Building cities in Colombia

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Building cities in Colombia

Companies in the water sector, technology and urban design: these are the three branches Pepijn Verpaalen of consultancy firm Urbanos envisions great opportunities for in Colombia. “A lot of knowledge, experience and quality is needed.”

Watching a Dutch TV programme like ´Spoorloos (Without a trace)´, it seems every Colombian has once been adopted from a slum. Corruption, poverty, crime. In short: a disadvantaged South American country. According to Pepijn Verpaalen that image is incomplete. Verpaalen, owner of Urbanos a consultancy firm for sustainable urban development, says: “Colombia is also a dynamic country with one of the fastest growing economies in the world. It is booming.”

Exploring opportunities
“Last year we undertook a trade mission with Dutch companies to Colombia. We visited cities and projects to get an impression of the country and its current problems. Later, Colombian politicians and mayors visited the Netherlands, to see how our country functions and how rivers get space in the Netherlands, for example.”

Dutch bicycle industry
“We are now doing a so-called fact-finding mission around the theme of bicycles, commissioned by RVO and the embassy. We explore opportunities in Colombia for the Dutch bicycle industry. And in May we are presenting workshops in Colombia on urban development, to show how urban planning can happen in an alternative way. We do that in cooperation with Berenschot, Witteveen&Bos, RVDB and TU Delft.”

Ad hoc solutions
Those workshops are necessary due to the big differences between urban planning in the Netherlands and in Colombia. Verpaalen: “In Colombia a construction project is often started in a neighbourhood, without any thought to the interconnections between neighbourhoods, districts and cities as a whole. That leads to ad hoc solutions. Think of parks that are hardly used, due to the low level of comfort while staying there, or the illogical bicycle path connections that leave the adjacent neighbourhood practically out of reach. The Dutch use an ‘integral approach’ and have something to add in Colombia.”

Good cooperation
According to Verpaalen the Colombians can also learn a thing or two from the way the Dutch cooperate. “Earlier we spoke to the local monuments department in Colombia about fixing up a neighbourhood. They had clear plans in place. The very same day we talked to the municipality, and it appeared they wanted to build a road straight through that neighbourhood. Not much later a national office for urban renewal said there were high-rises for Ministries on the cards exactly on that spot. In one day we spoke to three different institutions with three different plans for the same spot. They never consulted each other. In the Netherlands we are used to involve all sorts of stakeholders in plans.”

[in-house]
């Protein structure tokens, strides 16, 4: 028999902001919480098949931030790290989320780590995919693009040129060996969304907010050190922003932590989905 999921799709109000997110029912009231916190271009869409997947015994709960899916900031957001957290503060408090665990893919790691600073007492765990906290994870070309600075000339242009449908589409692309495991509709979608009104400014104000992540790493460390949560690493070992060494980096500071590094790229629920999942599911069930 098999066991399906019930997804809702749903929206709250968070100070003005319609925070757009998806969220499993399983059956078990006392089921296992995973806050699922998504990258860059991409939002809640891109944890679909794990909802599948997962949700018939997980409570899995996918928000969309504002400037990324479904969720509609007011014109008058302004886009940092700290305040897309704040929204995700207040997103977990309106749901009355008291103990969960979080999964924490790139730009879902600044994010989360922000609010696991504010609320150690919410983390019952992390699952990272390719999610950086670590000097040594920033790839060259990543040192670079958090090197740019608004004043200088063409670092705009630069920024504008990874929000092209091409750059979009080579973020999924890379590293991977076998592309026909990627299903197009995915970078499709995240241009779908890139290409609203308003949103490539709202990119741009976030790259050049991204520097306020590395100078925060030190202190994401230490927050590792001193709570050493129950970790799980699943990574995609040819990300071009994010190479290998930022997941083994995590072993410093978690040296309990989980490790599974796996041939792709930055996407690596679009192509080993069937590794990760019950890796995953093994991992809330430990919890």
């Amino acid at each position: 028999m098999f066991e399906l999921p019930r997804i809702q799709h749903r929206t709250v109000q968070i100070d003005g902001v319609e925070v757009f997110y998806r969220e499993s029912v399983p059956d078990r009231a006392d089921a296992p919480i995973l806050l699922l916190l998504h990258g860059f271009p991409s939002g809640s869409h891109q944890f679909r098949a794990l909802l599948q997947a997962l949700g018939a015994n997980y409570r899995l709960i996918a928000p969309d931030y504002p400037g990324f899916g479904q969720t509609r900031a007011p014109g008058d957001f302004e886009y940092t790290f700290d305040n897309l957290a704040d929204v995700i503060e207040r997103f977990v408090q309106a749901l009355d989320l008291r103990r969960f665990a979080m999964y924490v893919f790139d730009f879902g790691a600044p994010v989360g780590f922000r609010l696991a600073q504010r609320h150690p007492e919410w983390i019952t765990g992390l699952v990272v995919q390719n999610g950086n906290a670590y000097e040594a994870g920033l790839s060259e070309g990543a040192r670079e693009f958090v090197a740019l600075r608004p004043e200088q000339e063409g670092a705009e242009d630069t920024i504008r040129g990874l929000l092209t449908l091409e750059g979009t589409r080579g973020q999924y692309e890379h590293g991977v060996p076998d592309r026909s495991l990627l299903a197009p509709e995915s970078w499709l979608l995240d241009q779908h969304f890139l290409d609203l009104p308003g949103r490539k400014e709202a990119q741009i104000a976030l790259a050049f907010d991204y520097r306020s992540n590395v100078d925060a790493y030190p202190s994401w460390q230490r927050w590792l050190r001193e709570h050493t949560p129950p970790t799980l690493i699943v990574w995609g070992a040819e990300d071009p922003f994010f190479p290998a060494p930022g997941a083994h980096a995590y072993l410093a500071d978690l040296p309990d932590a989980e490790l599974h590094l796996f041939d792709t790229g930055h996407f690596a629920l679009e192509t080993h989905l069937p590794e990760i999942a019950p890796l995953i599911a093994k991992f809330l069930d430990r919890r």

Cultural differences
The question is: do these differences in views on urban planning stem from hard to break cultural differences? Verpaalen does not think so: “There are cultural differences in views, but in Colombia there is an enormous need and above all, will, to do things differently. The Colombians see that in the rapidly grown cities – with the rich on one side of town and the poor on the other– things are going wrong. Socially, but also for instance with mobility. They are very open to the help of the Dutch.”

Enough opportunities
“Actually opportunities abound. Much knowledge, experience and quality is needed, for instance in the water sector. By now there is a water platform in Colombia where the Dutch sector can share its knowledge. And in the technical sector and in medical technology there are plenty opportunities for Dutch companies in Colombia.”

In Colombia there used to be quite a bit of corruption. This practice has been replaced by another, says Verpaalen: “Colombia wants to remove all hints of corruption, but has replaced it with lots of red tape. Absolutely everything the government does, has to go to tender. Up to the purchase of a bicycle. This generates an incredible amount of paperwork, all covered in required stamps. Dutch companies have to realise that anything that involves the government will take long.”

Partners in business wanted
Companies that want to operate in Colombia can email Pepijn ([email protected]). "We are looking for business partners: urban development companies that have concrete ideas to start in Colombia.” 

This item is a translation of the Dutch article Steden bouwen in Colombia published on Grensverleggers.

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